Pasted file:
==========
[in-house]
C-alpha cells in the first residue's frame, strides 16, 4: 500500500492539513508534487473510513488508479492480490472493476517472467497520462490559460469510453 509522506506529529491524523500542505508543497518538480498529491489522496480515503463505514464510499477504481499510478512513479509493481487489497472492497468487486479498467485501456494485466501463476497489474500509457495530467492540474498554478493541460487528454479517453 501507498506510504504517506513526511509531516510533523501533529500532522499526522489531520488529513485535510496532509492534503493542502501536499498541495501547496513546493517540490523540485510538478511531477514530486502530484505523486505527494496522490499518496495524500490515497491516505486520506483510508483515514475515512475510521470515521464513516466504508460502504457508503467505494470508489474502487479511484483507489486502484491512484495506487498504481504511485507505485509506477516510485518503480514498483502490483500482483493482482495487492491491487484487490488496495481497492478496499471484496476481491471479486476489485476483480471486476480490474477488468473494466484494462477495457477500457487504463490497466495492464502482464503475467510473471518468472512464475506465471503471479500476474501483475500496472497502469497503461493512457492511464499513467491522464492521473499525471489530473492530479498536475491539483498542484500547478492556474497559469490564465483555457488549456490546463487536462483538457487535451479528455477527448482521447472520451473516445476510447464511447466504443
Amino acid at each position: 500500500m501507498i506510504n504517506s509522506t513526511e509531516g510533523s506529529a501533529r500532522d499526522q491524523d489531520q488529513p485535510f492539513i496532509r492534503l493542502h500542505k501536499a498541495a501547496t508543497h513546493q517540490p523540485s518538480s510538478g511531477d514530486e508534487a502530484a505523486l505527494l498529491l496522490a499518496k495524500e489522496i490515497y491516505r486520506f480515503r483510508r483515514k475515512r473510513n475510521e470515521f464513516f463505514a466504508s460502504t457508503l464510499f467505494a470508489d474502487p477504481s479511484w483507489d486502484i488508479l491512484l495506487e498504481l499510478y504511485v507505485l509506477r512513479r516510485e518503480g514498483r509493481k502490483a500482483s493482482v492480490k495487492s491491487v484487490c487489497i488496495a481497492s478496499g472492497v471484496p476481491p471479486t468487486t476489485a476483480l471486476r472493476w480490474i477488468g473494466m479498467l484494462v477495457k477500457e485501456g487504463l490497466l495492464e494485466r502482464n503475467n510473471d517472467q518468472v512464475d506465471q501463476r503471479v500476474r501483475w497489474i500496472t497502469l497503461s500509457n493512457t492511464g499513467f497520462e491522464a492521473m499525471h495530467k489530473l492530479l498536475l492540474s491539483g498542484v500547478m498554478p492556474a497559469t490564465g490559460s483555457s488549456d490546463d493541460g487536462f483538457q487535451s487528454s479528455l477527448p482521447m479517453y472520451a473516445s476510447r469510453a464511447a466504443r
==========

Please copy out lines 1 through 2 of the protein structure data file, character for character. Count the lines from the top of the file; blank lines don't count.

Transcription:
[in-house]
C-alpha cells in the first residue's frame, strides 16, 4: 500500500492539513508534487473510513488508479492480490472493476517472467497520462490559460469510453 509522506506529529491524523500542505508543497518538480498529491489522496480515503463505514464510499477504481499510478512513479509493481487489497472492497468487486479498467485501456494485466501463476497489474500509457495530467492540474498554478493541460487528454479517453 501507498506510504504517506513526511509531516510533523501533529500532522499526522489531520488529513485535510496532509492534503493542502501536499498541495501547496513546493517540490523540485510538478511531477514530486502530484505523486505527494496522490499518496495524500490515497491516505486520506483510508483515514475515512475510521470515521464513516466504508460502504457508503467505494470508489474502487479511484483507489486502484491512484495506487498504481504511485507505485509506477516510485518503480514498483502490483500482483493482482495487492491491487484487490488496495481497492478496499471484496476481491471479486476489485476483480471486476480490474477488468473494466484494462477495457477500457487504463490497466495492464502482464503475467510473471518468472512464475506465471503471479500476474501483475500496472497502469497503461493512457492511464499513467491522464492521473499525471489530473492530479498536475491539483498542484500547478492556474497559469490564465483555457488549456490546463487536462483538457487535451479528455477527448482521447472520451473516445476510447464511447466504443